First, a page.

The Lawson opinion stated that the intrusion which the Chicago officers made upon the freedom of that defendant did not amount to an arrest. Moreover, the court concluded, even if an arrest had been made, it was one that private citizens would be authorized to make because they would have probable cause to believe that the defendant was committing a crime. (Ill. Rev. Stat. 1973, ch. 38, par. 107-3.) The court then addressed the issue of the propriety of Chicago police officers taking police action in Evanston. The court deemed the danger presented by the intoxicated defendant possessed with a gun to satisfy the protection-of-the-public-safety element of section 7-4-8 which purports to authorize action by police officers throughout their district. The court determined that this was so even though the officers had not entered Evanston for the purpose of protecting the public safety. The court also stated:
"It would be ludicrous to construe this statute [section 7 -- 4 -- 8] to require the police officers in the situation here disclosed to seek authority to investigate the situation from the mayor of Evanston or Chicago, or from one of the chiefs of police." People v. Lawson (1976), 36 Ill. App. 3d 767, 773, 345 N.E.2d 41, 45.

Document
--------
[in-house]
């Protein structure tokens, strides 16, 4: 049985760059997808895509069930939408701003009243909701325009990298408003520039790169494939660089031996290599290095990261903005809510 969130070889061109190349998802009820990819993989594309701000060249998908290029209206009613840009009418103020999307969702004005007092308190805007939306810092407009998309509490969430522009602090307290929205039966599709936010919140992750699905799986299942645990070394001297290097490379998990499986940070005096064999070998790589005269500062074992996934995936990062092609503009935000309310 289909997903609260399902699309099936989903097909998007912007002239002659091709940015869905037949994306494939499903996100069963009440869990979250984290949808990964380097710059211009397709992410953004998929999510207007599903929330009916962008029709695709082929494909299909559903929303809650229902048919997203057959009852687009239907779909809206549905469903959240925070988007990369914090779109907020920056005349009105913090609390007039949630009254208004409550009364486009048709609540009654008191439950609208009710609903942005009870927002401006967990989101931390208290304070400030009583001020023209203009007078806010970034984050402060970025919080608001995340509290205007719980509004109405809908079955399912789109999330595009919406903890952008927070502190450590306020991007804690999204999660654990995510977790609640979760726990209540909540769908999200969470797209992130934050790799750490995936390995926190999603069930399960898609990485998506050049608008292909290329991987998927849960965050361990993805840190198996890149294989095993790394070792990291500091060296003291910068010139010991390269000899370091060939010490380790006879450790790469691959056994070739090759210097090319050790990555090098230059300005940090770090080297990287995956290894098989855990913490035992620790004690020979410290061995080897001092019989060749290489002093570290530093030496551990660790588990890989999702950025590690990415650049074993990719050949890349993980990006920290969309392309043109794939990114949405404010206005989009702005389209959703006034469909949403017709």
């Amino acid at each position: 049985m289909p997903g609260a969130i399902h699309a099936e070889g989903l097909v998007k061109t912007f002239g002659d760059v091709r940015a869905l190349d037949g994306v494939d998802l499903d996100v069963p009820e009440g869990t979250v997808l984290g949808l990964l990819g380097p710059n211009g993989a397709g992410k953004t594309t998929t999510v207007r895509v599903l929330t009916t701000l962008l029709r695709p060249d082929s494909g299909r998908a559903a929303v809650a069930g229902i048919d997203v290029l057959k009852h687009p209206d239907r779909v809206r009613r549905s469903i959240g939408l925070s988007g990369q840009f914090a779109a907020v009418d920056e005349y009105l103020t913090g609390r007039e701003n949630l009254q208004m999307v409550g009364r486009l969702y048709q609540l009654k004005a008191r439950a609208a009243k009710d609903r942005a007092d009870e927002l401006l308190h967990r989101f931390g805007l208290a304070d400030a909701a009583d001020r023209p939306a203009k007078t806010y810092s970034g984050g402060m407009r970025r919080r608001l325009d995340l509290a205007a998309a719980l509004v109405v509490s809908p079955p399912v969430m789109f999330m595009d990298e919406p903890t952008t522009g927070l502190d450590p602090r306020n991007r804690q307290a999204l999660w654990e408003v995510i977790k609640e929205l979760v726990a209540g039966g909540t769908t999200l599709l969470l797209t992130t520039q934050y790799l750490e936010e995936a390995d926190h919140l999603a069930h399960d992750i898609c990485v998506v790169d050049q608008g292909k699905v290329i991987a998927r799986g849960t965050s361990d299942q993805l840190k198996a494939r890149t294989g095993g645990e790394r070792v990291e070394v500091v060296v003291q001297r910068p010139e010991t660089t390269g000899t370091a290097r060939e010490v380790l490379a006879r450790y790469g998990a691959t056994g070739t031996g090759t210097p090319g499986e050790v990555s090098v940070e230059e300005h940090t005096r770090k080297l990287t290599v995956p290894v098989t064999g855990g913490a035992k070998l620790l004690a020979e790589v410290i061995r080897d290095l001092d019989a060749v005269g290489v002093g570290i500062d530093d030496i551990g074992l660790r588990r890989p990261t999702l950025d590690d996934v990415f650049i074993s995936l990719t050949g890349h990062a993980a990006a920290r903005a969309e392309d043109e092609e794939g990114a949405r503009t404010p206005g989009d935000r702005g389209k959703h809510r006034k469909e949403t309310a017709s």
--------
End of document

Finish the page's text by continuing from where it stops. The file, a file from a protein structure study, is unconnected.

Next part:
In People v. Harvey (1964), 48 Ill. App. 2d 261, 199 N.E.2d 236, cited in Lawson, a defendant contended that a consensual search of premises in Bridgeview by Chicago police was improper because the Chicago officers were operating beyond city limits. The first district held that the conduct of the officers was proper because Bridgeview and Chicago were in the same police district as described in section 7-4-7 and the search was made to "protect the property taken in the commission of a crime." (48 Ill. App. 2d 261, 266, 199 N.E.2d 236, 239.) The stated purpose of protecting property apparently had reference to the use of the word "property" in section 7-4-8 (Ill. Rev. Stat. 1963, ch. 24, par. 7-4-8).